Each week, here at Osaka.com, we bring you a selection of some of the top stories about Osaka making the local and national news here in Japan. Sometimes it’s serious, sometimes it’s funny, but it’s always direct to you, from Osaka
Here’s a look at some of the stories hitting the headlines in Osaka this week.
Table of Contents
Festival Rocked by Fatal Accident
Tragedy struck one of Osaka’s many “danjiri” festivals this week. One festival participant died and 3 were injured after a float suddenly overturned in Tondabayashi. The four men formed part of a group carrying float as part of a practice run ahead of the actual parade. They stopped and rocked it from side to side, to test its sturdiness.
Unfortunately, it seems the men rocked the float a bit too vigorously, causing it to overturn. As the float overturned, 4 of the carriers were pinned underneath, and crushed. 52 year old Kenji Yasuda, a construction worker in Osaka City, sustained fatal injuries. Three of his companions sustained serious but non-life-threatening injuries, including several broken bones.
Police to Investigate Festival Accident
Osaka Prefectural Police began an investigation this week into the festival incident, which occurred on October 14th. However, they consider the incident a fatal accident. Thus no arrests have been made, nor are they likely to follow.
Carrying large floats, often of religious significance around local communities forms a common part of Autumn festival celebrations all across Japan. However, some officials expressed concerns in recent years. The combination of alcohol consumption, lifting heavy objects, and large crowds seems like a perfect recipe for disaster. Indeed this is not the first time such a festival in Osaka has led to serious injuries.
In 2019, a similar accident occurred at another danjiri festival, in Sakai City, just south of Osaka. 5 people were injured when a float crashed headlong into overhead power lines. Thankfully no one died on that occasion. However, this week’s tragedy suggest that the lessons of previous festival tragedies have not been learned.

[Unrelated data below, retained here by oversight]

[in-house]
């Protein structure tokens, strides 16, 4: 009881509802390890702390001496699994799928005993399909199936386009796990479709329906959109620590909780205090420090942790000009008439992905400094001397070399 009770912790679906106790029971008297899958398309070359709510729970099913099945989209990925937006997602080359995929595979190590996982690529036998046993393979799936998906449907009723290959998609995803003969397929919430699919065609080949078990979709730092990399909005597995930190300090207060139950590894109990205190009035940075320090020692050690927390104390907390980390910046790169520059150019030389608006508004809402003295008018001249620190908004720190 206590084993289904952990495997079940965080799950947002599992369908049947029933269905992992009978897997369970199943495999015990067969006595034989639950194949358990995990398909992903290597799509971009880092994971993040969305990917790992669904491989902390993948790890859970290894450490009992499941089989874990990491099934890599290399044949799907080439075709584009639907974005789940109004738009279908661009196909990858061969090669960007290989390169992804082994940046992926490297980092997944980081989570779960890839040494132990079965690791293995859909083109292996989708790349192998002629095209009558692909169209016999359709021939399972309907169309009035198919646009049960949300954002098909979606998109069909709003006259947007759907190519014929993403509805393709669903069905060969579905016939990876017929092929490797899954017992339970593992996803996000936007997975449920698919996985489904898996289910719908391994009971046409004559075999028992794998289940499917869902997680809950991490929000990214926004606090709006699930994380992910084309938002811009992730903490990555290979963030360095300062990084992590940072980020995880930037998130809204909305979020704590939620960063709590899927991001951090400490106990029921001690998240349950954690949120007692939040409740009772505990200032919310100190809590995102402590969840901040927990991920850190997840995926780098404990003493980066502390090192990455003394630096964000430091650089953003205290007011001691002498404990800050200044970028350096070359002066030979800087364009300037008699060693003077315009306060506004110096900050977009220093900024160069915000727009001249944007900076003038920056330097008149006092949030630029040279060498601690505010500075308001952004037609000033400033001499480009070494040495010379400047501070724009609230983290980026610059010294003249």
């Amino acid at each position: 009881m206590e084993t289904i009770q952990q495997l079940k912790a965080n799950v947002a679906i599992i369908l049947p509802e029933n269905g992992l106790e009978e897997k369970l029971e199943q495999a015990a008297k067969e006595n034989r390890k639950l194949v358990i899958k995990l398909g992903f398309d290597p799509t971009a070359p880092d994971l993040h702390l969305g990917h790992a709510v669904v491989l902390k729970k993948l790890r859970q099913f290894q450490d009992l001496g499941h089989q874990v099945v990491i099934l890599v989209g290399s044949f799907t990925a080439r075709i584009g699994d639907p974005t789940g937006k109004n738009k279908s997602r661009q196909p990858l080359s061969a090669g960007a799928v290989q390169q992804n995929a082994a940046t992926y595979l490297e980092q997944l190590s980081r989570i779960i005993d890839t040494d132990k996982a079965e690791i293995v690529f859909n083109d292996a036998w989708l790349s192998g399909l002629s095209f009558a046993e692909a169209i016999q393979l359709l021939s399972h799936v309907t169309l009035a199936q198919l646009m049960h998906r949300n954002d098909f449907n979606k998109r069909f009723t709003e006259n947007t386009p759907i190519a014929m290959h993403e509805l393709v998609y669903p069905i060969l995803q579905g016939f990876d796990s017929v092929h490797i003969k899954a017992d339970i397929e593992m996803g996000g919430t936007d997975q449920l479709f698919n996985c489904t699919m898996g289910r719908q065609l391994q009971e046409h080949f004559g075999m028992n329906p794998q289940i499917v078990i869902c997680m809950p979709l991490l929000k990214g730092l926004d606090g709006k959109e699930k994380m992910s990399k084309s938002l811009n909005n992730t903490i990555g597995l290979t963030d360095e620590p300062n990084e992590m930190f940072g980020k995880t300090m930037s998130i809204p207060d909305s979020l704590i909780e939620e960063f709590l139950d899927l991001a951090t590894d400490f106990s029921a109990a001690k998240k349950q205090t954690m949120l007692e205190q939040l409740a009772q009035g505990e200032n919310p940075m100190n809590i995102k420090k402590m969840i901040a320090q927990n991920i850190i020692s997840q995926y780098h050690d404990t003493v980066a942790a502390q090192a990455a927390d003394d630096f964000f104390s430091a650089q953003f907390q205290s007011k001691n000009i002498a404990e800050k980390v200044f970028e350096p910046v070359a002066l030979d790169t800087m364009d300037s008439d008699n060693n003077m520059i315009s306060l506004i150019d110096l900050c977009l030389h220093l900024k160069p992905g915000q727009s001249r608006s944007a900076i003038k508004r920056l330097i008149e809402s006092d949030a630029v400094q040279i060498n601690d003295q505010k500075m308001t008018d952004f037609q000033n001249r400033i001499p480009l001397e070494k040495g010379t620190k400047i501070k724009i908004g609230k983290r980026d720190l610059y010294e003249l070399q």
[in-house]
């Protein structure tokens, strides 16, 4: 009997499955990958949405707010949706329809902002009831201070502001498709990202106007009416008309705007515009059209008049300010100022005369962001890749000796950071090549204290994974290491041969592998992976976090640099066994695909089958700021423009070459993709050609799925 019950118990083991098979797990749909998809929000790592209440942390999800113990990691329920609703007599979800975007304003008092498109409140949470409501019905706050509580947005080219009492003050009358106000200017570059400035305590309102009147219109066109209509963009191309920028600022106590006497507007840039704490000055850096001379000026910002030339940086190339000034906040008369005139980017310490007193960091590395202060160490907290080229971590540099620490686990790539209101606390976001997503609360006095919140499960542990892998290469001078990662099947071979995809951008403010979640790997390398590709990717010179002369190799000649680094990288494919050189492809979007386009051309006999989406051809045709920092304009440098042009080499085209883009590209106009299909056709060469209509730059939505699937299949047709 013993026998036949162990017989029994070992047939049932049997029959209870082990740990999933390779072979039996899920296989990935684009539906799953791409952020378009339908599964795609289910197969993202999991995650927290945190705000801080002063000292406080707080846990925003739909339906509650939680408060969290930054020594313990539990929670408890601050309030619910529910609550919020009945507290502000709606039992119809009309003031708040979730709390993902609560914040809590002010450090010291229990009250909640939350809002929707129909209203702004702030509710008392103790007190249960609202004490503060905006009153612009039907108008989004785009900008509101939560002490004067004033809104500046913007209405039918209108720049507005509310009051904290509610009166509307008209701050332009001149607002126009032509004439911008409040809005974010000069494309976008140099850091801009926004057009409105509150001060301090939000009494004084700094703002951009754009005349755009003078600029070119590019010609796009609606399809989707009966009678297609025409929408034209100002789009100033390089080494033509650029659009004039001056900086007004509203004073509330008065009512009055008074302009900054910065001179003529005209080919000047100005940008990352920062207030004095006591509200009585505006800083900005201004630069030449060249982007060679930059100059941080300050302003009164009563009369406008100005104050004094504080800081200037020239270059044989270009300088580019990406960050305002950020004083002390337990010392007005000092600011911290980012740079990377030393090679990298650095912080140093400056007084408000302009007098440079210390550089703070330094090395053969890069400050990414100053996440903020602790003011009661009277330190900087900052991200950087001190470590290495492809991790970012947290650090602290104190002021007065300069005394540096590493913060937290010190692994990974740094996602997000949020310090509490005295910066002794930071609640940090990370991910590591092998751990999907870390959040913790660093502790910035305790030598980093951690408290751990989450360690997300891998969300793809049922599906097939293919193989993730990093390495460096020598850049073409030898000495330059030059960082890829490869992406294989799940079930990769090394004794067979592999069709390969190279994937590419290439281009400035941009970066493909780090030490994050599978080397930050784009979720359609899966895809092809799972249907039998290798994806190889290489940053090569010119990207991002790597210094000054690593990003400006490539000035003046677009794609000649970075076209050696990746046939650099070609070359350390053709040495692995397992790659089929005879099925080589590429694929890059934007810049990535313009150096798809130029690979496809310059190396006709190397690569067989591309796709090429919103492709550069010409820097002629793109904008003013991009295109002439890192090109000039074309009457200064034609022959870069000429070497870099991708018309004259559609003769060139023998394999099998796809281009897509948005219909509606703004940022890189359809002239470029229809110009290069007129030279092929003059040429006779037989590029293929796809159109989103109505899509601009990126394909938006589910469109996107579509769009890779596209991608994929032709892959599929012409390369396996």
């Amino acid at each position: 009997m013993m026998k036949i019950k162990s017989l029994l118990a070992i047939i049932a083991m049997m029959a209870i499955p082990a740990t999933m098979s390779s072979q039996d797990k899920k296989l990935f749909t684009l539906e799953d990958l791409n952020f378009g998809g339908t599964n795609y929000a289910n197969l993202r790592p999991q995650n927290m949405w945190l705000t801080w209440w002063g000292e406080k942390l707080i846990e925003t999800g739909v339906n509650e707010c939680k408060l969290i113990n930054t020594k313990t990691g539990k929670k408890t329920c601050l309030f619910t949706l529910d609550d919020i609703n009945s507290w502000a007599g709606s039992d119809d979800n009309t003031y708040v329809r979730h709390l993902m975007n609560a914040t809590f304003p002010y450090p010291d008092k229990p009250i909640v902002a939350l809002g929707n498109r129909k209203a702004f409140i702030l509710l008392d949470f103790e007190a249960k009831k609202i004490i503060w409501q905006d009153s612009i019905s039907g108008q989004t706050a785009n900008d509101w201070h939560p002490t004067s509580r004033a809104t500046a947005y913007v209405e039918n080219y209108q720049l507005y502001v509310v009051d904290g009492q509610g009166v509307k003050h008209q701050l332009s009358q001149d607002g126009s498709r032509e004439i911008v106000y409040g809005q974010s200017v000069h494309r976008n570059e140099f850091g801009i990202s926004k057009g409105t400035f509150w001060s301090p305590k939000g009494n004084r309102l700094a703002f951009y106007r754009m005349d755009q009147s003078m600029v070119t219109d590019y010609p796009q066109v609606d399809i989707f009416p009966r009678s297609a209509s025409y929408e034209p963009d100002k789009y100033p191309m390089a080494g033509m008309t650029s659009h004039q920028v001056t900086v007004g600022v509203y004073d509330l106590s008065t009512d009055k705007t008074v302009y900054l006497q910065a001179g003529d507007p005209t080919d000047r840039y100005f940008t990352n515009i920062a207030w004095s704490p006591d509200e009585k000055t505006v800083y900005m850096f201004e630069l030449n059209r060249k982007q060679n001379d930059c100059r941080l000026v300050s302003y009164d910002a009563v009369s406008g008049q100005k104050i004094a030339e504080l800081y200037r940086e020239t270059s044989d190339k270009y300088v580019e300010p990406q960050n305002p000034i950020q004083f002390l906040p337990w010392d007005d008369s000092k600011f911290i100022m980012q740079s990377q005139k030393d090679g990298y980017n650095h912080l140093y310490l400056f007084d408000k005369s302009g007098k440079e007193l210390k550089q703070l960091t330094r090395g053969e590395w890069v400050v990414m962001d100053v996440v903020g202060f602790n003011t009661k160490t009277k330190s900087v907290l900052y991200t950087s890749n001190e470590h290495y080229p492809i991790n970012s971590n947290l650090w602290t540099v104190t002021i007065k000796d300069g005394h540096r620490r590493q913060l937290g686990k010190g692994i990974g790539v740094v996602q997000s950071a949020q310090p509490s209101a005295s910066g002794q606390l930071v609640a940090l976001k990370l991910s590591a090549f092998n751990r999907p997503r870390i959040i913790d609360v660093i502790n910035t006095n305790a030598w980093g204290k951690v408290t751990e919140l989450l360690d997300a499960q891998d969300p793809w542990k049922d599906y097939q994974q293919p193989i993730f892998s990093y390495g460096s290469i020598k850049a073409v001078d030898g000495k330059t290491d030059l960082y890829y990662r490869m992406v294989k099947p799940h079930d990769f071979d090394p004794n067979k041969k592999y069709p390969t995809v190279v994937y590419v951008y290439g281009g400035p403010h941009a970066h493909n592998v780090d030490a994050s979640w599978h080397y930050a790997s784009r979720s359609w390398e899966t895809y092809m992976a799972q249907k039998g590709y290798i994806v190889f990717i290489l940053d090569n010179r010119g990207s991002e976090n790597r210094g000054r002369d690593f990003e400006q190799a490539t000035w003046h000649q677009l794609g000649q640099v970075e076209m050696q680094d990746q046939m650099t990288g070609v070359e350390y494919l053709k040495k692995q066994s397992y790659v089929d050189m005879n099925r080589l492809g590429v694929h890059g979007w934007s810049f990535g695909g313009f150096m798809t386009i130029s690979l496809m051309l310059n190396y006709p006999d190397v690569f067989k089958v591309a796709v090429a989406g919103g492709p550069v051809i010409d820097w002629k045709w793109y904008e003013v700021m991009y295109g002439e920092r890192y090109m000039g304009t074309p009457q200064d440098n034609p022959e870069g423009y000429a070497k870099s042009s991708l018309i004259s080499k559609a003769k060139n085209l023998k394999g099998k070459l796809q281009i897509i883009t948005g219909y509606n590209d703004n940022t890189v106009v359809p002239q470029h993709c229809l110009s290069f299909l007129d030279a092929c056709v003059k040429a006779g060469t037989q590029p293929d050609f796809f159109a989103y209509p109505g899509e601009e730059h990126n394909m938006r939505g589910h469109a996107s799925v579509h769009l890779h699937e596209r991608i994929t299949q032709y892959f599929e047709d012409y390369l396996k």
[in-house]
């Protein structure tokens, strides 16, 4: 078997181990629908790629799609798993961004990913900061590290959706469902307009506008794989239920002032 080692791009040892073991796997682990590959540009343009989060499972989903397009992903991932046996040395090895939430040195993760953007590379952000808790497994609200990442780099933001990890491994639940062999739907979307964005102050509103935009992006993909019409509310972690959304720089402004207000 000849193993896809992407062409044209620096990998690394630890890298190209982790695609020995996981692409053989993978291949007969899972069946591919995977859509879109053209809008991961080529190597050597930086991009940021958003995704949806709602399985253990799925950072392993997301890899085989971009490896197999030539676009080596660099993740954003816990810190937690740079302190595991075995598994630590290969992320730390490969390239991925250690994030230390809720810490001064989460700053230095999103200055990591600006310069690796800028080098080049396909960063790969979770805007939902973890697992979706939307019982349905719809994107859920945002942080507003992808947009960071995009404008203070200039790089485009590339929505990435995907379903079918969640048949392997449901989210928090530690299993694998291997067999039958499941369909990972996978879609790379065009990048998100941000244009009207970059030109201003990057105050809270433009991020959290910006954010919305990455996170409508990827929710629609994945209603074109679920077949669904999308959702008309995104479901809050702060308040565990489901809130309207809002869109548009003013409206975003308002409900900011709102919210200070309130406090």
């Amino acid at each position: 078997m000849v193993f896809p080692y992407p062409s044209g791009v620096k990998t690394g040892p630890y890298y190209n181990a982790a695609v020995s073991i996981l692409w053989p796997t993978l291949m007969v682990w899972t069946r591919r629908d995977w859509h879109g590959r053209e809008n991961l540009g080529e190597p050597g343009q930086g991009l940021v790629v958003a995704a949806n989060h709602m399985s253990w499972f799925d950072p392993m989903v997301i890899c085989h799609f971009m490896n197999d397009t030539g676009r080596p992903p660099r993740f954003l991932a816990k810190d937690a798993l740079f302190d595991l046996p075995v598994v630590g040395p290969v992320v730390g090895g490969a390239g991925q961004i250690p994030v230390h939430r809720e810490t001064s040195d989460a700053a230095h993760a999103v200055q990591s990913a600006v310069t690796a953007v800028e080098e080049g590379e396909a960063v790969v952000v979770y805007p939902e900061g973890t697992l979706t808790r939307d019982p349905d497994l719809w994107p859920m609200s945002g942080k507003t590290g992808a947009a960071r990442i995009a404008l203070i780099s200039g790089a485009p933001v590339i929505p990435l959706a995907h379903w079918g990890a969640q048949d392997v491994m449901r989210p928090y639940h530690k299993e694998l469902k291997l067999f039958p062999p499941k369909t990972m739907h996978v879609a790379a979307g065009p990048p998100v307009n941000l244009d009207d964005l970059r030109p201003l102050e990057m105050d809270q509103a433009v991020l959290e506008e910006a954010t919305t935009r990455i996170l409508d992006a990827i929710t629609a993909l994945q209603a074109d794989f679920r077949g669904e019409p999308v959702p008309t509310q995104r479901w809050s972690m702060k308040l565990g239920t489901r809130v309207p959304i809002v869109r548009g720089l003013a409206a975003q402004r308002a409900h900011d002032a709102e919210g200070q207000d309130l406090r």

This latest accident will, however, spur further public debate on the safety of these festivals. However, there is no denying that danjiri festivals are in integral part of Osaka’s festival culture. A complete end to such a kind of festival seems highly unlikely, and would be deeply unpopular with the public. Despite this, police investigations could well lead to new safety regulations around danjiri festival celebrations in the future.
Bones Uncovered At USJ Confirmed as Human
Police confirmed this past Monday that bones found in Konohana Ward last week are, indeed human. A staff member at Universal Studios Japan made the grisly discovery in shrubbery, just to the west of the amusement park last Wednesday. Further investigation confirmed that the remains belonged to a man in his 60s or 70s. However, police believe the person died at least 2 years ago. So, establishing a cause of death or the identity of the deceased will likely prove extremely difficult.
Police stressed however that the bones did not appear to have suffered any trauma. This increases the likelihood that the person died of natural causes. Nevertheless, police enquiries will continue to try to solve the mystery.
The discovery of this body raises once again the issue of care for the elderly in Osaka and indeed Japan as a whole. Many older people, lacking relatives or close friends simply fade into the background. As a result, it isn’t at all unlikely that someone could die, and their death goes unnoticed for 2 years.
This sad case recalls another incident in Osaka’s Minato Ward last year, when an elderly woman and her daughter, too proud to ask for help, starved to death. Their bodies were not discovered until several weeks after they had passed. Activists continue to call on local and national leaders to do more to help Japan’s ageing population. However, a coherent strategy to tackle the issues around elderly isolation has yet to emerge.
An Osaka military veteran hopes to revolutionize Japan’s men’s kimono industry. Naoki Hara, a 42 year old former Self Defense Force member, announced this week that his crowdfunding effort amassed 3.7 million yen in just 22 days. Hara initially targeted just 300,000 yen in funding for his synthetic fiber kimono. Each kimono will cost around 100,000 yen, which is significantly cheaper than most other high-end kimonos. Hara, who now works for Gofuku Futaya, one of Kyoto’s most prestigious garment makers, wants to offer elegance and quality for a budget friendly price. The full range of “Play Kimono” garments will go on sale early in the New Year.
That’s all for now but be sure to check back again same time next week for another round of This Week in Osaka!